About the Phin Guitar

Although there are a few standard rules, the phin is very different than a guitar or western instrument. Traveling across Thailand, you are likely to encounter a number of different tuning. The most common tuning, however, for a phin is E-A-E. With this type of tuning, the notes across the fret-board are as follows.

You may notice that every single note (except for that pesky A#) is in the key of G MAJOR. This means that as long as the song is in G it is impossible to hit a bad note! In this way it is very similar to a harmonica. 

The beauty is that you cannot accidentally fall out of key!

We also attach the tuning for E-B-E, which is what the Roman Anton team used in playing and recording all of the tracks in KingPhin – The Delivery.  

We don’t recommend one tuning or the other, E-A-E or E-B-E or any of the drop tunings on top of that.  We do recommend you try and find the sound and style that best suits you.

String Gauges

For an electric phin, we recommend using 0.11 for the high E, 0.16 for the A and 0.24 for the low E. These are the same gauges that you will get when you buy a package of standard guitar strings. ​For an acoustic phin, it often sounds nicer to play on something a bit heavier. I prefer using 0.13 for the high E, 0.17 for the A and 0.26 for the low E.

Phin Style

Because phin players are limited to a single key, they rely on really unique phrasing and modes. This involves quick trills, hammer-ons and pull-offs and clever pauses. Truth be told, there is no better way to master this other than listening to local Thailand and Issan music and doing your best to play along and imitate it. Have a look at some videos at the bottom of this page.

However, when it comes to the phin remember that there are no absolutes! Feel free to adjust your tuning to meet the needs of your song or style. Many players do this all the time; I have managed to get some great blues and rock riffs out of my phin by experimenting with alternative tuning.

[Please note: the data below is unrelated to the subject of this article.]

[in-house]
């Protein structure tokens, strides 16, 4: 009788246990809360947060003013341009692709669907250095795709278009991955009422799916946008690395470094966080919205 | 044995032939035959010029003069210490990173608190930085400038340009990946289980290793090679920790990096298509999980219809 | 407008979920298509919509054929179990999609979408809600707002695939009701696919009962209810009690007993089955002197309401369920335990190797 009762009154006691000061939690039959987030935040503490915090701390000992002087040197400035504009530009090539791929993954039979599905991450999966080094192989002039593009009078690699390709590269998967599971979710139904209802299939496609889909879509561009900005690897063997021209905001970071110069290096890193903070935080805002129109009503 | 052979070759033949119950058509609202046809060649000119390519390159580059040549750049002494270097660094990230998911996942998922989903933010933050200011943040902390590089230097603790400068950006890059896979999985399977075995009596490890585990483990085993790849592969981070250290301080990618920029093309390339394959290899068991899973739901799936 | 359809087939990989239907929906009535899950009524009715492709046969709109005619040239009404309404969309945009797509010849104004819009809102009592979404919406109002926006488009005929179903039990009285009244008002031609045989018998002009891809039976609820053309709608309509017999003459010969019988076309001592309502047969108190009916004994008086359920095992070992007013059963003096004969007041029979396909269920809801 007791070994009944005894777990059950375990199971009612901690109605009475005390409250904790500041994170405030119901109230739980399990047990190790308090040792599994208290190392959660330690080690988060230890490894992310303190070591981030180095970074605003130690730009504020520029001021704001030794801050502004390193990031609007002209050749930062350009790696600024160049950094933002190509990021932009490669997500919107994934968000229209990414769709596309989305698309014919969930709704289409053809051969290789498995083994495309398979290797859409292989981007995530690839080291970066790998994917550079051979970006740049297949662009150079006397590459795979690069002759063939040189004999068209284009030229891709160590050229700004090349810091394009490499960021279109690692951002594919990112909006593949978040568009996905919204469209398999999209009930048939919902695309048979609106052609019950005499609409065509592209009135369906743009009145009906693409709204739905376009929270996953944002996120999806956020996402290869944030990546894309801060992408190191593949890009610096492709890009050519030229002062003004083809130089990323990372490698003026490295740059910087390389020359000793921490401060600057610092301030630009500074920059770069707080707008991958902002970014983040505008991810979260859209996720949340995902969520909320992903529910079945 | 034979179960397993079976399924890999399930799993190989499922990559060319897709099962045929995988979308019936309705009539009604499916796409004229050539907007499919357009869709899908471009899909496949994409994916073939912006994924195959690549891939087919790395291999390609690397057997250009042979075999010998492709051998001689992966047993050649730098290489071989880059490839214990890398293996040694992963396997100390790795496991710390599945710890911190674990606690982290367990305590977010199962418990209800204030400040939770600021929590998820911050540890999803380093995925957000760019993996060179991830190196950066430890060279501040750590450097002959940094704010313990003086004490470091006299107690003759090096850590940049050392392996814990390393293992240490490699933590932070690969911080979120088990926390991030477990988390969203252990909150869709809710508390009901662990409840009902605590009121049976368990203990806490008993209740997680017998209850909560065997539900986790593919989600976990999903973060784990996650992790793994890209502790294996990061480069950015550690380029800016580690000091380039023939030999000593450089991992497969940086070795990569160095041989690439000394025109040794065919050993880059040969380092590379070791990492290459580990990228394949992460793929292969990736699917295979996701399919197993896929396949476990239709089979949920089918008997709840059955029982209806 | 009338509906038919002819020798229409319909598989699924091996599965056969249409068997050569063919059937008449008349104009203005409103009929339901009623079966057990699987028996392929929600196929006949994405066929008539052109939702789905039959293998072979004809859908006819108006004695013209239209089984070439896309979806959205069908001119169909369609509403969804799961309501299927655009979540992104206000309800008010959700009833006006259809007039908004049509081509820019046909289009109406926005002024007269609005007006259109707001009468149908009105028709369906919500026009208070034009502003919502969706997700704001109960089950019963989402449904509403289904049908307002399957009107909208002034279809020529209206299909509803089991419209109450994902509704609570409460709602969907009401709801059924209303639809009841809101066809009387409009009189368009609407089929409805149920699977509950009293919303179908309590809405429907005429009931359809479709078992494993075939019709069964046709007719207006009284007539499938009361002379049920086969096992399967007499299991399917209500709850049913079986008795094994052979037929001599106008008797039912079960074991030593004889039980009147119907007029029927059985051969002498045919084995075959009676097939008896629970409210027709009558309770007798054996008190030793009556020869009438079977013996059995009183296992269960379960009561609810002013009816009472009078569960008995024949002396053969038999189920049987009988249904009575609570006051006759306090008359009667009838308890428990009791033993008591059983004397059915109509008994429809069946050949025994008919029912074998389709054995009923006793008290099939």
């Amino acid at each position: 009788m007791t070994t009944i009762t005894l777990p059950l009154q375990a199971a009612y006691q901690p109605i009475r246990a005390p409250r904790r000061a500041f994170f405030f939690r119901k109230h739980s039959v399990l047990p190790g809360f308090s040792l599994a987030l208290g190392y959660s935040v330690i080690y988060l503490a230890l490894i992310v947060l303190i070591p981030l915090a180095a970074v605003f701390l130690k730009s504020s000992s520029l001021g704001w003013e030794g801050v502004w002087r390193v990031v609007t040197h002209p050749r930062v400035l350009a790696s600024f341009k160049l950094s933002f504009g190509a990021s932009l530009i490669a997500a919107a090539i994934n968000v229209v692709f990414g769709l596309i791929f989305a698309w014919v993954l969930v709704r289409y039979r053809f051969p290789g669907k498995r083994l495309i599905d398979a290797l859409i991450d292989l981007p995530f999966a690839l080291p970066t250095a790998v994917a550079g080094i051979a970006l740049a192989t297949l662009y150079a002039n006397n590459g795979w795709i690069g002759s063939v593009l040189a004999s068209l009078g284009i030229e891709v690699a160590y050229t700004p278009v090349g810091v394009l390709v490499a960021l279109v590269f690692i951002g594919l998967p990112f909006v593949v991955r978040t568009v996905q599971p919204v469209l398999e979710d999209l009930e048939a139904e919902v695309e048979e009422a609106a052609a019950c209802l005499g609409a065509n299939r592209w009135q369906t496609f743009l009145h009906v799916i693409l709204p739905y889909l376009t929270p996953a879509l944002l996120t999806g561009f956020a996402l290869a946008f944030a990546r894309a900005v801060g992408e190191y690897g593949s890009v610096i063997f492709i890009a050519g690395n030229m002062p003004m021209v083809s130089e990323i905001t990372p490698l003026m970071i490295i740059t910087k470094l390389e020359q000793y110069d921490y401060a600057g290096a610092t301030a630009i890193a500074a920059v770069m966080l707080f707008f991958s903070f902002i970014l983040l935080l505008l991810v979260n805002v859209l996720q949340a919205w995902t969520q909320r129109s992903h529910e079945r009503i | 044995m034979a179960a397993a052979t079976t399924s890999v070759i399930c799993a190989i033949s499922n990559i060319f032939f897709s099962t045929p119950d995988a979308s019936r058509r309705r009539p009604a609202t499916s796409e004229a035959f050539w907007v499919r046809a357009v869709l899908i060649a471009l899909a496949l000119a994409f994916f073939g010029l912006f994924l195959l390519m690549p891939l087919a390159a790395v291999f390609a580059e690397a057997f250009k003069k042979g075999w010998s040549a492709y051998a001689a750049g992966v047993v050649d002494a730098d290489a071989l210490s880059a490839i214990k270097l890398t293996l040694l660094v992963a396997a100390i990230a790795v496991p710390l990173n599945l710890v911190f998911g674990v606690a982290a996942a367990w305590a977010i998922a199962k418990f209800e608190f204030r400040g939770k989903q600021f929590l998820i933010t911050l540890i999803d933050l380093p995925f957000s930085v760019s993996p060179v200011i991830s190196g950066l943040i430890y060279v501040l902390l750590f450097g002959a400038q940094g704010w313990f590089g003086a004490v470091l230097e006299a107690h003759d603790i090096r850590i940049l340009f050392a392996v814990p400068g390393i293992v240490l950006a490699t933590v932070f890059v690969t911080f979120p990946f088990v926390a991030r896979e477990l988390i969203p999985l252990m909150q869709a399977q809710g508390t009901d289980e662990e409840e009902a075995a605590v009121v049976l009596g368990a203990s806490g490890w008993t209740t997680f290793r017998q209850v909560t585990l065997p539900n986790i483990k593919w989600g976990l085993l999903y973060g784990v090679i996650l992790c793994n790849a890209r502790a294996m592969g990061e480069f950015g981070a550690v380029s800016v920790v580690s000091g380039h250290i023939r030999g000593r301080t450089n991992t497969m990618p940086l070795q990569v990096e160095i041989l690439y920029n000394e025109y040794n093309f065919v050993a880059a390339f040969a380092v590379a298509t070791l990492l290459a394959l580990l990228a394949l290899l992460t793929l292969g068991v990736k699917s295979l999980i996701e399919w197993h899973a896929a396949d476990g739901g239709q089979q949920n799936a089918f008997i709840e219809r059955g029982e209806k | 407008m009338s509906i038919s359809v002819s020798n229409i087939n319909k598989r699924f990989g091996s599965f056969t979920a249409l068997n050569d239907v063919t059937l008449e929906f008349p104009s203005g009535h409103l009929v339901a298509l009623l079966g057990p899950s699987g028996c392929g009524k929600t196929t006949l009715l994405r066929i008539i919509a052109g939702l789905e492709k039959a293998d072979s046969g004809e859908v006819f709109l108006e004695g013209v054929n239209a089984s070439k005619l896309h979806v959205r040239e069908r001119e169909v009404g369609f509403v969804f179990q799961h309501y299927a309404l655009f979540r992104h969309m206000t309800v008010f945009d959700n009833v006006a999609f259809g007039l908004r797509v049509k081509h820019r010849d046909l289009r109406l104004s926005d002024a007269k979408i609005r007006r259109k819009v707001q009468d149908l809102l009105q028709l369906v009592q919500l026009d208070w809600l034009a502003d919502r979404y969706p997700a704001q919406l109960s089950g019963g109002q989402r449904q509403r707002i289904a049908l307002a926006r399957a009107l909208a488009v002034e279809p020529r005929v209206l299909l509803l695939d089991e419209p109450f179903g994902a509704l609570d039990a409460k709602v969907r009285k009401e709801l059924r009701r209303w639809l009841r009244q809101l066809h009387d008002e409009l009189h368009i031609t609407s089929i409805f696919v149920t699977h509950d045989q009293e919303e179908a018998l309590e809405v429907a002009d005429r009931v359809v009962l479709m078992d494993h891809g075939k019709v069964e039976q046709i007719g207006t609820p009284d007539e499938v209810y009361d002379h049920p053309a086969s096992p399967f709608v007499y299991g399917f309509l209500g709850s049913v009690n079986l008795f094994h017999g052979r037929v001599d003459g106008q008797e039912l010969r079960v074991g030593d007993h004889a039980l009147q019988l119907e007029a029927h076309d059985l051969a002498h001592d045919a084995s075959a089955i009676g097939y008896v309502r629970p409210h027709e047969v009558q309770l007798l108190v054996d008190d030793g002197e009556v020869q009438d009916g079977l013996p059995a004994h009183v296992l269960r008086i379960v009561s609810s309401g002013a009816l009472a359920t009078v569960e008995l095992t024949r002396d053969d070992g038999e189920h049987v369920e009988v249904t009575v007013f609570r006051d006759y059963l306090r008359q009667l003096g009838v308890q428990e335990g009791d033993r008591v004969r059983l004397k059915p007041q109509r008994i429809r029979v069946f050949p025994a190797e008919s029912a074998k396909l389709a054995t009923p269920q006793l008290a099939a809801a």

This is my main phin guitar. Although it has a few flaws, I love it because it has smooth bamboo fretting, it's plays really well and the pickups sound great.

You can see from the picture that unlike a standard guitar, there are fewer frets. The spacing looks random and at times too large; this is intentional. It allows phin players to constantly stay in key and makes improvisation, which is very important in Issan music, much easier.

The fret system on the phin is the same that is used for the Sueng, Chapey Dong Veng, and several other Asian instruments.

If you have any further questions or thoughts on any of this I would love to hear from you. Drop us a message!

Useful Resources

Your KingPhin orders will come to you from the folks at Roman Anton (Thailand) Limited.  Please see for more goods and information.

I always liked this blog, this guy has a passion for the phin and looks into building one himself.

This page is about recreating some phin sounds on a standard guitar. It also has some other unique information about the instrument.

Vice Documentaries recently did a piece on the renaissance and modern resurgence of the phin. Well worth a read!

Some YouTube Videos

We thought these 3 videos captured the wide range of the phin as well as some great performances!